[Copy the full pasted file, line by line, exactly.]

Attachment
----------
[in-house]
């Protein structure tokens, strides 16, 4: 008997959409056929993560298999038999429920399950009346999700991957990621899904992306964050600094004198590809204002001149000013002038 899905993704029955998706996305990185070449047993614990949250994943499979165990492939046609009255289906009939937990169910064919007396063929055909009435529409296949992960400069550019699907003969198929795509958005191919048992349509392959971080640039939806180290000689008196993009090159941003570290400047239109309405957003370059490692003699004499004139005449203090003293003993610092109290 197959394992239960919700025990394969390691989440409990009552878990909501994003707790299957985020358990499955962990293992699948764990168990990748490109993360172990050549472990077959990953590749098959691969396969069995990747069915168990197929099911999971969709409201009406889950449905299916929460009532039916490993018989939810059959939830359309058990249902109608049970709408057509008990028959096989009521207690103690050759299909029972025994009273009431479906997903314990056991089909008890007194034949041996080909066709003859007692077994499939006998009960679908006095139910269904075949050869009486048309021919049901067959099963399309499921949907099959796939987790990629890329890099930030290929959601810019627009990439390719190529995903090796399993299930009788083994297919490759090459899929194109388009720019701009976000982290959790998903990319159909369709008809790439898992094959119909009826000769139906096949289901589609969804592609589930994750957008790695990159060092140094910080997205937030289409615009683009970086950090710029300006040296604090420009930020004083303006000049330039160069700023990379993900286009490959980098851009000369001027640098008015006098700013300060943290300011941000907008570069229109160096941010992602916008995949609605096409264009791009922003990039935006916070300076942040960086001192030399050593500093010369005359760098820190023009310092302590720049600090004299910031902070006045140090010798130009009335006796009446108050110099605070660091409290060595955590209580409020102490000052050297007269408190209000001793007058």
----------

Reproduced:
[in-house]
């Protein structure tokens, strides 16, 4: 008997959409056929993560298999038999429920399950009346999700991957990621899904992306964050600094004198590809204002001149000013002038 899905993704029955998706996305990185070449047993614990949250994943499979165990492939046609009255289906009939937990169910064919007396063929055909009435529409296949992960400069550019699907003969198929795509958005191919048992349509392959971080640039939806180290000689008196993009090159941003570290400047239109309405957003370059490692003699004499004139005449203090003293003993610092109290 197959394992239960919700025990394969390691989440409990009552878990909501994003707790299957985020358990499955962990293992699948764990168990990748490109993360172990050549472990077959990953590749098959691969396969069995990747069915168990197929099911999971969709409201009406889950449905299916929460009532039916490993018989939810059959939830359309058990249902109608049970709408057509008990028959096989009521207690103690050759299909029972025994009273009431479906997903314990056991089909008890007194034949041996080909066709003859007692077994499939006998009960679908006095139910269904075949050869009486048309021919049901067959099963399309499921949907099959796939987790990629890329890099930030290929959601810019627009990439390719190529995903090796399993299930009788083994297919490759090459899929194109388009720019701009976000982290959790998903990319159909369709008809790439898992094959119909009826000769139906096949289901589609969804592609589930994750957008790695990159060092140094910080997205937030289409615009683009970086950090710029300006040296604090420009930020004083303006000049330039160069700023990379993900286009490959980098851009000369001027640098008015006098700013300060943290300011941000907008570069229109160096941010992602916008995949609605096409264009791009922003990039935006916070300076942040960086001192030399050593500093010369005359760098820190023009310092302590720049600090004299910031902070006045140090010798130009009335006796009446108050110099605070660091409290060595955590209580409020102490000052050297007269408190209000001793007058």